Sacha Lodge is reached by water only. Once the boardwalk has been traversed you climb into a narrow canoe and are paddled down a creek and across a lake. This is very atmospheric, especially when lightening is flashing across the sky and the heavens open as happened on one such crossing., it is also a pleasant way to bird and we utilised the canoes on several occasions to good effect. The lodge hoves into view once the creek is cleared and the jungle experience truly begins.

Our time at Sacha included a trip to suicide towers, the 50m high walkway strung between three gantries guaranteed to produce brown trousers in those, like me, who don’t like heights. There is also a wooden tower which is wrapped around a sturdy Kapok tree. At ‘only’ 40m I ventured up it and, while it may not be quite brown trouser time, I was definitely touching cloth.

Our schedule also included birding the river islands for the specialties found there and the terra firma forest on the south shore. The north shore and flooded forest or varzea hold different species and we covered both. We also visited two parrot licks, banks where several species of parrot come to ingest clay, an antidote for the poisonous fruit they sometimes eat.

I like to think we birded hard, we never shirked a challenge, plunging off trail in pursuit of antthrushes and manakins when Marcelo led and trying so very hard for some of the night birds. Our last night was spent plunging through undergrowth as a Crested Owl led us a merry dance in pitch black. How dangerous this may have been I neither know or care, we tried but failed although the scuttling Scorpions seen in the torch beams as we made our way back for dinner were good entertainment.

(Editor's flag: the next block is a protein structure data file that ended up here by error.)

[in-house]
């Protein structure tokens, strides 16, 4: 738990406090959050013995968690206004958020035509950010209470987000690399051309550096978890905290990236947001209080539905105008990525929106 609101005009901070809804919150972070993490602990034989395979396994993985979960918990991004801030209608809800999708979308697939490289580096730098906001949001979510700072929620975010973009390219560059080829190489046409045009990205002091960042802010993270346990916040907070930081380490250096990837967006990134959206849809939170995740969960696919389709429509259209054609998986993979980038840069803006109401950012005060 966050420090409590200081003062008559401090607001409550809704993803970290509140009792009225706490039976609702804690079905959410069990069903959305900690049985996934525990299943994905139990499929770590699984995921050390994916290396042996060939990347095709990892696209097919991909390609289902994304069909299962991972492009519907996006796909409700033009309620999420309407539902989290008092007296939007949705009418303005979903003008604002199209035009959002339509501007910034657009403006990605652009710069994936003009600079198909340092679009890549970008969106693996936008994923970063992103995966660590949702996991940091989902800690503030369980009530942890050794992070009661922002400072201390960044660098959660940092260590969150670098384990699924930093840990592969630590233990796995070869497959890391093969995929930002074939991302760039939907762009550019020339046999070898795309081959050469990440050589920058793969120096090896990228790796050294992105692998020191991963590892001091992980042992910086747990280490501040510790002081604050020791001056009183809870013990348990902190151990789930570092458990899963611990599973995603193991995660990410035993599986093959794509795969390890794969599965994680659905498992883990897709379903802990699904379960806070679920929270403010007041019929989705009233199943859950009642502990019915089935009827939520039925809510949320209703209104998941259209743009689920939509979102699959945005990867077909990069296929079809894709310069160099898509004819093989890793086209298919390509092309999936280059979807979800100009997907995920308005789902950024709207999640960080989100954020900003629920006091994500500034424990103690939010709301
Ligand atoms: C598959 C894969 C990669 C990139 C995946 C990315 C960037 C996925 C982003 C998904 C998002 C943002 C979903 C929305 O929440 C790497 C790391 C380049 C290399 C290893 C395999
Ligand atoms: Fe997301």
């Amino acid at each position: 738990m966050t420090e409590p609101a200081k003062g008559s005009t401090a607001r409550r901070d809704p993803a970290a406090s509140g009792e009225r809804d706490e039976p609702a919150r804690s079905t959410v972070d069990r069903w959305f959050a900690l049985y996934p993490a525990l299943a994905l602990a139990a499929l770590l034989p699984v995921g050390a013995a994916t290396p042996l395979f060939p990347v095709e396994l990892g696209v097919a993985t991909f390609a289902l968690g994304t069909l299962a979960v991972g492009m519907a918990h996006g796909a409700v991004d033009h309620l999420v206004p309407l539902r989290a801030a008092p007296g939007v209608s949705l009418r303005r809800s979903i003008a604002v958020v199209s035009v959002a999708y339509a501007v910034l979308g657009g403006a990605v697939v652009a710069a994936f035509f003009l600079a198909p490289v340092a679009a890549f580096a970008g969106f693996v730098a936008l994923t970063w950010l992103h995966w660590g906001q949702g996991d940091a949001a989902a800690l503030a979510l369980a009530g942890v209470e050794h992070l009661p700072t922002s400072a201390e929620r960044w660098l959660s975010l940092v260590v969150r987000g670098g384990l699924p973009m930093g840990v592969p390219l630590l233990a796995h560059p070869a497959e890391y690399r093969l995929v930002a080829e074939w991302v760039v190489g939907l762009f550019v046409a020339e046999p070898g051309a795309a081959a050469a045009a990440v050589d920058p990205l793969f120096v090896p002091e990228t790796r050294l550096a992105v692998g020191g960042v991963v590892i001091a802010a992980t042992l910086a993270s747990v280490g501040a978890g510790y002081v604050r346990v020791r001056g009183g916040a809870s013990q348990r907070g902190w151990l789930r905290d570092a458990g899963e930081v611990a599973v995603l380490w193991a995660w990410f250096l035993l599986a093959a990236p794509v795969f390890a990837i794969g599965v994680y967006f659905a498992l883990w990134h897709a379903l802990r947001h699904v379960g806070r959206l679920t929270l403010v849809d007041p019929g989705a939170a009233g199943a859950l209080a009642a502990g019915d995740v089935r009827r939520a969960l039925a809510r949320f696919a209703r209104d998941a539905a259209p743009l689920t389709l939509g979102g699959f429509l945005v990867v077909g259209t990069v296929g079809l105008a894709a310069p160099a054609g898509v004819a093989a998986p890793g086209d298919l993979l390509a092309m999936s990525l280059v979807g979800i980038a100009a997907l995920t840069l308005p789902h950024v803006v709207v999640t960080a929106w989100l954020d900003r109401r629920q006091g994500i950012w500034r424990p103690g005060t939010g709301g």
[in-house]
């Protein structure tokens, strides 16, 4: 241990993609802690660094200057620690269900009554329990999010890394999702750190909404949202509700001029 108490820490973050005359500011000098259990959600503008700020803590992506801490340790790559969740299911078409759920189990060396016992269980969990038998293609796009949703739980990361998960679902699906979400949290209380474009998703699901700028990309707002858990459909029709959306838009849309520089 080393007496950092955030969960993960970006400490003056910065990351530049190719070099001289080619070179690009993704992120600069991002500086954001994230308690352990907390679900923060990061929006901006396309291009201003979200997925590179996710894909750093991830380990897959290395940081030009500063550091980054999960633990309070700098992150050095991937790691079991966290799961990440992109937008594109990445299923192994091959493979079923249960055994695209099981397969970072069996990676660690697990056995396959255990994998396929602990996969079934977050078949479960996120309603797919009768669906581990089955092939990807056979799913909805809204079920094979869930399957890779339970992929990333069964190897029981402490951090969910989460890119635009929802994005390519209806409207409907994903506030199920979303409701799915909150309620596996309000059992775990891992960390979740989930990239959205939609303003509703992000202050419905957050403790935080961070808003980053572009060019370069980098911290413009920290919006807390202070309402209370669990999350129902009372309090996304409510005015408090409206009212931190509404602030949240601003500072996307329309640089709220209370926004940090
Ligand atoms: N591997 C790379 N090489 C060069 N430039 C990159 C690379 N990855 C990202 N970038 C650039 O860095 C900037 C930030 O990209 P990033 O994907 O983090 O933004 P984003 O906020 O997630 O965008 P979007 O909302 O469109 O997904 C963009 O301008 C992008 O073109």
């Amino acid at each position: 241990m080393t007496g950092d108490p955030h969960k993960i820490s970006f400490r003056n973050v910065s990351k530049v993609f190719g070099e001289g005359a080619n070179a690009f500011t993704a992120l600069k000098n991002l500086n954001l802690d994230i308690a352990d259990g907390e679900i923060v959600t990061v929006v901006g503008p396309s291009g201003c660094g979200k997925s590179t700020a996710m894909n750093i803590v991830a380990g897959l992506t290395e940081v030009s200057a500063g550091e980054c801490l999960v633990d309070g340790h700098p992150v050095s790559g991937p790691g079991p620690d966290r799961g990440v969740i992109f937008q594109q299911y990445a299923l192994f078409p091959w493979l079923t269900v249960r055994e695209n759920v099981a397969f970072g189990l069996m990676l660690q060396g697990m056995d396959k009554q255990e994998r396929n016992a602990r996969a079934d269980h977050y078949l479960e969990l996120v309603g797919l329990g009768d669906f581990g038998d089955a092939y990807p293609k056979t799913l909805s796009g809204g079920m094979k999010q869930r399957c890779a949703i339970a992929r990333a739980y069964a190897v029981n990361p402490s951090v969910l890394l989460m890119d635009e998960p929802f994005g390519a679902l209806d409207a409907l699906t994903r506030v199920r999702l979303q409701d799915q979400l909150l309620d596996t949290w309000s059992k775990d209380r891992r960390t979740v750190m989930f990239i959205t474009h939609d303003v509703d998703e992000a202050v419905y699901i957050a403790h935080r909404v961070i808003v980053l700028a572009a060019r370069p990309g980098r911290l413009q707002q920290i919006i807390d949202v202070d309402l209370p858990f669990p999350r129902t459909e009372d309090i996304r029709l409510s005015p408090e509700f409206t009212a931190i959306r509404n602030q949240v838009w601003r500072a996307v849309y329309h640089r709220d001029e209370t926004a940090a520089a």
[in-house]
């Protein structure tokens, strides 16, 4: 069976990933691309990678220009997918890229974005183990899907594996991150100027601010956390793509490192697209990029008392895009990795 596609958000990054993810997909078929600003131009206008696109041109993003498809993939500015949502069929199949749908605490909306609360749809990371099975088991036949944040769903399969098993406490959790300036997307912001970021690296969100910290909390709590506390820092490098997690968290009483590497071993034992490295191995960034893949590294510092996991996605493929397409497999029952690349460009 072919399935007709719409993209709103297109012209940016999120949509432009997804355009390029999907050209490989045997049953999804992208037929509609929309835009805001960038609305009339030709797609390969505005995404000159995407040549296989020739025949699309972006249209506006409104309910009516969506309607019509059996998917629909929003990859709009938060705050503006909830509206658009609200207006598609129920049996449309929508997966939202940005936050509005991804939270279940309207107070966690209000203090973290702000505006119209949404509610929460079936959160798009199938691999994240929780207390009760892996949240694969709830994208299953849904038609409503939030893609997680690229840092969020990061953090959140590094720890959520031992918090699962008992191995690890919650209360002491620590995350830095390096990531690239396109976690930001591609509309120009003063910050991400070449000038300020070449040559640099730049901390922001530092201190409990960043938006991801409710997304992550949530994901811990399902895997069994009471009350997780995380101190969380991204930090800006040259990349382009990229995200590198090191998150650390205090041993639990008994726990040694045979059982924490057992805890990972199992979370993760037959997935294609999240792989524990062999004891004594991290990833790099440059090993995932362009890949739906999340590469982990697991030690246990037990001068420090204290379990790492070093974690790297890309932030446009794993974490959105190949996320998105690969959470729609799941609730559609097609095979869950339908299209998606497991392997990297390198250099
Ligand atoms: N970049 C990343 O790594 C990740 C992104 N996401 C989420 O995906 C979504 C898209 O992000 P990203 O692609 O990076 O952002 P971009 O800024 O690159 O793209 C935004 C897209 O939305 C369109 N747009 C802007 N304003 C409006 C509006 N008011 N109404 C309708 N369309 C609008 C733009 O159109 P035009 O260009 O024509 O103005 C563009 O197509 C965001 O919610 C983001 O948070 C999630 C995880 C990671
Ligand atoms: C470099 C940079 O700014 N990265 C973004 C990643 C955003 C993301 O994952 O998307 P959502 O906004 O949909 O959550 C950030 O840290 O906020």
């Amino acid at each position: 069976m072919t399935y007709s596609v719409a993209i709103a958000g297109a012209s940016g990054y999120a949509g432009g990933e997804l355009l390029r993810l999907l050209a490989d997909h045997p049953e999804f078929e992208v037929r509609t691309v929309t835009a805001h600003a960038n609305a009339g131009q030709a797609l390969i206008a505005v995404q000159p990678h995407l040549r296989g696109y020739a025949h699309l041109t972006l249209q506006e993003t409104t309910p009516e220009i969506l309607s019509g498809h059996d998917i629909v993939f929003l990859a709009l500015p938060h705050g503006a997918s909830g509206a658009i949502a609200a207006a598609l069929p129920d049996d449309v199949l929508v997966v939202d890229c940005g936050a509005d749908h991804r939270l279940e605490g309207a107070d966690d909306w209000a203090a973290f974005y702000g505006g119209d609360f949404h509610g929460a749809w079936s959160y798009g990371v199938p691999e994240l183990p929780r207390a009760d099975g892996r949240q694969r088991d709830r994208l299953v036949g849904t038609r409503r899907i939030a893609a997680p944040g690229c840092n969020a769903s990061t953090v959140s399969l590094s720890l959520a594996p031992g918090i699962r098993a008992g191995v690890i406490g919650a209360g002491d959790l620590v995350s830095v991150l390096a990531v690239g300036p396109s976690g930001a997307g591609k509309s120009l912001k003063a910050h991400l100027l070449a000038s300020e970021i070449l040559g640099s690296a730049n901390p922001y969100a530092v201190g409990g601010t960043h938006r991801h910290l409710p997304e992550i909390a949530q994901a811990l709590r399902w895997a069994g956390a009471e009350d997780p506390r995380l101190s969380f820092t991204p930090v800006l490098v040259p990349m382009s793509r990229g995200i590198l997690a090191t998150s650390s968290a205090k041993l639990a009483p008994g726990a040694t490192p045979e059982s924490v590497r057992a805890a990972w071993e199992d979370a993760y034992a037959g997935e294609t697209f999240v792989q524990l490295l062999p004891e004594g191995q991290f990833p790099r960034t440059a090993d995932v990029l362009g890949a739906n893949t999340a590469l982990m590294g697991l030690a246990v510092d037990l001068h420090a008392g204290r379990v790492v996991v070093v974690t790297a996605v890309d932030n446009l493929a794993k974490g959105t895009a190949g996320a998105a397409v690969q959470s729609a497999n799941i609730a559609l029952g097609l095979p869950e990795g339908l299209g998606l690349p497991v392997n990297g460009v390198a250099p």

Sacha was a fabulous experience, we would go back tomorrow without a blink and perhaps a few years hence we will. We left still seeing new species and left steamy Coca for the swift flight over the High Andes. Our trip still had legs, next stop Tandayapa.

Now a few photos. The jungle is pretty dark so not much photograph took place. A later post will have views and clips from the parrot licks.

Punk rocker bird, a Mottled Elaenia at Casa del Suizo

Brown-chested Martin, enjoying a hot flagpole in Coca.

Pied Plover, the Neoptropical equivalent of Egyptian Plover.

Hoatzin, as seen earlier. Common around the lagoon at Sacha, their curious spitting, hissing and grunting calls give them away, also the fact that they move through the vegetation like a grand piano helps to locate them.

From the boardwalk, a Great Potoo. We saw it on the way in along with Common Potoo, a sort of welcoming committee.

King Vulture, always looking for a free meal.

Brown Nunbird, a good bird of the forests that is brown but looks nothing like a Nun.

Double-toothed Kite. This immature entertained us for a while as it inexpertly fell from its perch.

Orange-crowned Manakin, looks nothing like a manakin.

Purplish Jacamar, patiently waiting for a meal.

Ladder-tailed Nightjar, nap time by the river.

Parrot lick view, the licks were spectacular, go see for yourself.

Hairy-crested Antbird, lousy picture I know but just look at that eye.

You looking at me? A Boat-billed Heron enjoys a grandstand view while we were creek birding.

White-necked Puffbird looking down from his lofty perch.

Green & Rufous Kingfisher. The two small kingfishers (the other is American Pygmy) have long been on my want to see list, we got them both.

Two special herons were possible at Sacha. Zigzag eluded us, Agami didn't. Taken from a moving boat in the dark!

Yellow-browed Antbird, looks more like a warbler.

Black-fronted Nunbird, common around Sacha.

Spectacled Owl peeping out of its nest site atop a palm.

Smooth-billed Ani, a trash bird but who cares?